Interviewer: When someone’s arrested for a DUI, I’m not sure if they realize that they’re actually facing two kinds of cases. There’s an administrative hearing side of it, where their driver’s license may be taken from them, and then there’s also a criminal side of the case. Can you talk briefly about both issues? I’m sure people don’t take DUI very seriously. They don’t realize that these two things are going on.
Steve: That’s a very good question. I just had that conversation with a client yesterday. I talk to the clients frequently about the process and the importance of acting quickly and contacting an attorney right away. This is because, again, even when you go with the clients through the process, they still don’t quite understand that it’s two separate proceedings, like you just said.
First, the DMV will suspend your license within 30 days if you don’t act, so your license will be gone within a month. Once you get arrested, you’re served with what’s called an administrative, per se, Notice of Suspension, and temporary license. They’re usually required to personally serve it on you. Most often, it’s included with other papers you received when you are released from custody.
The DMV Will Suspend Your License
That pink piece of paper is good for 30 days and if you don’t request a hearing within 10 days, then after 30 days, your license is suspended. They will suspend the license for 120 days if your blood alcohol concentration was 0.08 or above. They will suspend your license for a year if you refuse the BAC test. That’s independent of the criminal proceedings.
When you go to the criminal court, if you plead guilty, or plead no contest to a DUI what ends up happening is they will send the abstract judgment to the DMV. The DMV will actually suspend your license again for six months. It increases the suspension time that you’ve already served.
Reducing the Criminal Charge
On that note, that’s why it’s a very involved process. You can fight all you want in the criminal courts, for example, if you can get the DUI reduced to what they call a Wet Reckless, which is a reckless driving under 23-103 of the Vehicle Code, but pursuant to a 23-103.5.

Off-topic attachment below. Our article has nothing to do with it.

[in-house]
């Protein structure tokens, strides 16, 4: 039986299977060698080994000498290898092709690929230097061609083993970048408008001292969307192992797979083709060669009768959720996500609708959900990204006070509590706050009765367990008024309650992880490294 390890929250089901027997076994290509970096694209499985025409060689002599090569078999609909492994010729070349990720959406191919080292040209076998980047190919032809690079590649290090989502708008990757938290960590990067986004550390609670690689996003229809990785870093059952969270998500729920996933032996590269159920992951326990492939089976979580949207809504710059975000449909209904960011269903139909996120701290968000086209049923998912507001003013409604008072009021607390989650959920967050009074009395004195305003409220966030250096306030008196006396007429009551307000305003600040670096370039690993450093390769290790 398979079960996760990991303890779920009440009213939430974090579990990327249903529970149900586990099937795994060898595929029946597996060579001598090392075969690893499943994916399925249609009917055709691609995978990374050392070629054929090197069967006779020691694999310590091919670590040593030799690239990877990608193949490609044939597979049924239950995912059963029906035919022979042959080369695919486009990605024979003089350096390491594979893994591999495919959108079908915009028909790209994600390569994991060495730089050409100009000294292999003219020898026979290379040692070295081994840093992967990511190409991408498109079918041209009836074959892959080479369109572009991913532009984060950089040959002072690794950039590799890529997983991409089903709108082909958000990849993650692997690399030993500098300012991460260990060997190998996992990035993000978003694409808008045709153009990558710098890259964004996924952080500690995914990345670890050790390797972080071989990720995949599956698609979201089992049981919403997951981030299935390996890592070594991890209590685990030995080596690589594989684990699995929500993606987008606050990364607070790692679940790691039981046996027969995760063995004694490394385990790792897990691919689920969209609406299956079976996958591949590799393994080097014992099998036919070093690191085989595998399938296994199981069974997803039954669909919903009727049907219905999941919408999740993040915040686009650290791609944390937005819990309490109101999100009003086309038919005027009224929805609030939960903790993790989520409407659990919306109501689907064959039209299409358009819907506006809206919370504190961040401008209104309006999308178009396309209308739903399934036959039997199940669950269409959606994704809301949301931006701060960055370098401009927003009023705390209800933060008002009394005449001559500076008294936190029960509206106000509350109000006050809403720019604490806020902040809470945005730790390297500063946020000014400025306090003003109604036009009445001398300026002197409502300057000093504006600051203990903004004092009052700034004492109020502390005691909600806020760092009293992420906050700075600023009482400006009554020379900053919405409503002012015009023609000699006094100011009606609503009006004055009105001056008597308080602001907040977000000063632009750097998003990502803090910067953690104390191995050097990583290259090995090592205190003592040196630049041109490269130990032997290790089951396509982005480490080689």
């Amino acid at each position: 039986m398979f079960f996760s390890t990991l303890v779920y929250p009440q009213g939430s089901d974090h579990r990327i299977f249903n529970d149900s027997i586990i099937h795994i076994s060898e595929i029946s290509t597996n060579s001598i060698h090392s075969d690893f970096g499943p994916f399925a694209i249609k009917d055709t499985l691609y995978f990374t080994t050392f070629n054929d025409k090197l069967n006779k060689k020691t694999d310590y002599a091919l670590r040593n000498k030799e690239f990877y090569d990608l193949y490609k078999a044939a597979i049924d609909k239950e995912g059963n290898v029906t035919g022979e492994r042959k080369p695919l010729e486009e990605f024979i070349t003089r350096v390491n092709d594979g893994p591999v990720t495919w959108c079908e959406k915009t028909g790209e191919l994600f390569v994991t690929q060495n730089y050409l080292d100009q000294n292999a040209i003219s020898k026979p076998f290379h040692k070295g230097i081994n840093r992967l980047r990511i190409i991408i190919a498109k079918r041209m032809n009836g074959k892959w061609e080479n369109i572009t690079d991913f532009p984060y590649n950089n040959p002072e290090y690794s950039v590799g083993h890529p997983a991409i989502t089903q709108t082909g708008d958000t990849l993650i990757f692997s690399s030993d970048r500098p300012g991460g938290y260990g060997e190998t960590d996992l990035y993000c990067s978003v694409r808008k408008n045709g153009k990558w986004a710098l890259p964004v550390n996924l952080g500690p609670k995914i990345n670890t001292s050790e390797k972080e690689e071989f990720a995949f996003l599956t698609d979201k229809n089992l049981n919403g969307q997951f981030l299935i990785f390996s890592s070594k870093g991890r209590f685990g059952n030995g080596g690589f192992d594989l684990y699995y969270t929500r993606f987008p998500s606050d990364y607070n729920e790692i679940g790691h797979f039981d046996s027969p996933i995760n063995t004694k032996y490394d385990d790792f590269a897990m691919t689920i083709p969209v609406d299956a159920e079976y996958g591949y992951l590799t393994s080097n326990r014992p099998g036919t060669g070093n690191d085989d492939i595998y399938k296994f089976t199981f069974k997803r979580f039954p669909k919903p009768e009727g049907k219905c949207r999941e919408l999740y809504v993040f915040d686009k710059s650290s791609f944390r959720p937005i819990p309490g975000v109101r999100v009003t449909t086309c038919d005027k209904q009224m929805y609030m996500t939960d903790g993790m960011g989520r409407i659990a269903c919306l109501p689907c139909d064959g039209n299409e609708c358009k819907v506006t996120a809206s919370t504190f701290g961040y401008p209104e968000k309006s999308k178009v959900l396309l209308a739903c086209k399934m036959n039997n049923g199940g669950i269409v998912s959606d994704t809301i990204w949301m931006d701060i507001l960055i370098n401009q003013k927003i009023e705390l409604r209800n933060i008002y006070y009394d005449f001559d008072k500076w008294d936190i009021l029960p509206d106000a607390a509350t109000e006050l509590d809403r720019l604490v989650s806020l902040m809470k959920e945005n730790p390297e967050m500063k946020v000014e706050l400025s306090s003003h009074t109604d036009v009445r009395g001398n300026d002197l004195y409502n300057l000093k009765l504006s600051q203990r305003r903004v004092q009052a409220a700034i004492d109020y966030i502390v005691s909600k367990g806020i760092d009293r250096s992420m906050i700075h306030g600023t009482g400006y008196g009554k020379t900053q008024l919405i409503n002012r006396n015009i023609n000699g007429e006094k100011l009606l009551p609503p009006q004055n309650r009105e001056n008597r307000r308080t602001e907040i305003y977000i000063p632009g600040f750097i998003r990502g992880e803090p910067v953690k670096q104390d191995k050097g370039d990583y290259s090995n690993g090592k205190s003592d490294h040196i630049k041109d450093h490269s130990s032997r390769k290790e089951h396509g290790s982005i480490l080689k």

I don’t want to be too technical but you can plead guilty to what’s called a ‘Wet Reckless’. The Wet Reckless is advantageous for several reasons, but primarily the courts don’t send the abstract of judgment to the DMV, and the DMV doesn’t take any action on a Wet Reckless disposition.
Interviewer: Pleading someone’s case down to a Wet Reckless is one of the ways that you might be able to mitigate the problems that someone’s facing from a DUI?
Steve: It can mitigate the penalties you may receive from the criminal court, yes. I always refer to a Wet Reckless as a glorified DUI. The reason why I refer to it as a glorified DUI is because it’s a similarly situated charge, but it isn’t as serious because there’s no jail time imposed, typically.
You can get the informal probation reduced from three years to a year, even though 24 months is standard, so you still get a year off your probation. You can even get less than that with effective advocacy.
Instead of a first offender program, you get a Wet Reckless school, which can be completed in much less time than the first offender program. It can be done in a day.
With that being said, the fines are lower. Instead of $1,400 in fines, it could be $600.00 or $700.00, although, in certain jurisdictions it’s more than that. In certain jurisdictions, it could be as much as $1,500, even for a Wet Reckless. There are significant advantages to getting the charges reduced.
If Arrested for a DUI, Will You Qualify for Bail?